Credit Suisse flags 500-million-Swiss-franc legal hit to Q4

© Reuters. FILE PHOTO: The logo of Swiss bank Credit Suisse is seen at a branch office in Zurich, Switzerland, November 3, 2021. REUTERS/Arnd WIegmann

ZURICH (Reuters) -Credit Suisse on Tuesday flagged roughly 500 million Swiss francs ($546 million) in litigation provisions, which it said in combination with a goodwill hit was expected to practically wipe out its fourth-quarter pre-tax profit.

Credit Suisse (SIX:) Group…today announced that the reported profits for the fourth quarter 2021 will be negatively impacted by litigation provisions of approximately CHF 500 million, partly offset by gains on real estate sales of CHF 225 million,” the embattled lender said in a statement, adding the legal hits primarily related to settlement of legacy cases from its investment banking business.

Combined with other charges, it said this was expected to result in a reported pre-tax income or loss of “approximately breakeven” for the fourth quarter.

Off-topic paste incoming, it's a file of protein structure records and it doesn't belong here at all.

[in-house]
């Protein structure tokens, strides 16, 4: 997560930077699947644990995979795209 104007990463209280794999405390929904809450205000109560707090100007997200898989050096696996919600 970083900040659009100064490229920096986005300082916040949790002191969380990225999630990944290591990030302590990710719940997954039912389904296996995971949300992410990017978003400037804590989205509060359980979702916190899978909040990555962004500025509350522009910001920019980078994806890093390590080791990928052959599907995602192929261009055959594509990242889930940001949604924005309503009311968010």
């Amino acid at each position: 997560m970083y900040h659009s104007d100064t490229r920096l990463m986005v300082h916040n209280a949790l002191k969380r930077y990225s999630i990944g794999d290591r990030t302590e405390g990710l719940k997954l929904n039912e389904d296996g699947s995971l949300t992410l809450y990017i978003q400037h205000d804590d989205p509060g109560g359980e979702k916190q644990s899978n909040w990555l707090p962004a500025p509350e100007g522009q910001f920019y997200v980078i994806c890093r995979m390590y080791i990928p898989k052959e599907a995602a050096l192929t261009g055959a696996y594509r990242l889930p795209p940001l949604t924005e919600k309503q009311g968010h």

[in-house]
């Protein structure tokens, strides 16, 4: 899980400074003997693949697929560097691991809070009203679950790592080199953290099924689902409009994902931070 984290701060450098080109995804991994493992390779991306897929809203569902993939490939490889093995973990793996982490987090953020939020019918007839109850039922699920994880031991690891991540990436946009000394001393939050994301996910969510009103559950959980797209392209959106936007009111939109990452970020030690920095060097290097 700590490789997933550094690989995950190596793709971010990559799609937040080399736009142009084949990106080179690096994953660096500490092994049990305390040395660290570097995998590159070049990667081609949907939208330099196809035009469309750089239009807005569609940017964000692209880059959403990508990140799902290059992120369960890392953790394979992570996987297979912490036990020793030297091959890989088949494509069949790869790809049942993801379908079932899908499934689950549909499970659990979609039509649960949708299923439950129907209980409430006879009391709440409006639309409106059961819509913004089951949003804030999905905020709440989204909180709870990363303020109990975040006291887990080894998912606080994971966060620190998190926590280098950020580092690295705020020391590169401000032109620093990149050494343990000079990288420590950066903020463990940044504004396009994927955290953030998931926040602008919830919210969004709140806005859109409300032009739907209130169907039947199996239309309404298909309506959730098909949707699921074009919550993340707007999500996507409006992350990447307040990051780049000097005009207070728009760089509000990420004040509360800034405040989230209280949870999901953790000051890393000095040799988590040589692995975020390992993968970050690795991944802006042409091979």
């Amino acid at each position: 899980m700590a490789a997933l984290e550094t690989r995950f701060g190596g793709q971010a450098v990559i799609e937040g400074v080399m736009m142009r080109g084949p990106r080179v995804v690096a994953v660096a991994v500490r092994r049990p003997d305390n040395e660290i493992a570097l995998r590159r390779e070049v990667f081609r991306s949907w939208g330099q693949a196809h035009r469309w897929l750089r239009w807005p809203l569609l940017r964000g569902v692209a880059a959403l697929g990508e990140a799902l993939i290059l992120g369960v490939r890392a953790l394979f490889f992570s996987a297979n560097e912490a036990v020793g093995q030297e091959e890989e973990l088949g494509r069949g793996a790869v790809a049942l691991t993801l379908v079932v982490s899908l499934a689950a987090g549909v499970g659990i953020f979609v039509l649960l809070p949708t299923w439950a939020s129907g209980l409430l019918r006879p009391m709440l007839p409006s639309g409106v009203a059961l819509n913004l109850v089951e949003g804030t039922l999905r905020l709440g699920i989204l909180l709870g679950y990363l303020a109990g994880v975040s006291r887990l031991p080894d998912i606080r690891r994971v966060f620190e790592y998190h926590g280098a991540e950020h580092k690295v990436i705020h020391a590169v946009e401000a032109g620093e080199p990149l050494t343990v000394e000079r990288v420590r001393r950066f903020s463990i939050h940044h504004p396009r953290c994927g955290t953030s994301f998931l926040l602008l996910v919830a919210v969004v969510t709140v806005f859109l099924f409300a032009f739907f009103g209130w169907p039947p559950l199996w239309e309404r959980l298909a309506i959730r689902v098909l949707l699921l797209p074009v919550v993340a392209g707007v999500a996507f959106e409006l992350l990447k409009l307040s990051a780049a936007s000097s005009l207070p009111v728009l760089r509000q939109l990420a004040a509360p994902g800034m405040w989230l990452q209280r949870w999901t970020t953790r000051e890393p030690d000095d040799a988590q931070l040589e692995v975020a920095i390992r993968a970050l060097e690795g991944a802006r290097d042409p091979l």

Credit Suisse has been trying to turn the page on a slew of negative headlines and reform its risk management culture, an effort set back by the abrupt departure of the chairman brought in just nine months earlier to lead that transformation.

Switzerland’s second-largest lender in November announced plans to rein in its investment bankers and plough money into looking after the fortunes of the world’s rich as it tries to curb a freewheeling culture that has cost it billions in a string of scandals.

It said at the time it expected to take a 1.6 billion franc impairment in the fourth quarter on remaining investment banking-related goodwill on its books.

On Tuesday, it said its investment bank would also be impacted by a slowdown in transaction-based revenues.

“Combined with the reduction in our overall risk appetite, including our decision to substantially exit our prime services business, this has resulted in a loss for the fourth quarter 2021 in the Investment Bank division (before the goodwill impairment),” the lender said.

It said its core wealth management businesses, which it has been trying to shore up, would also be hit by a slowdown in transactions, resulting in “modestly negative” net new assets for those businesses, “albeit more than offset by inflows in our Asset Management business.”

($1 = 0.9159 Swiss francs)

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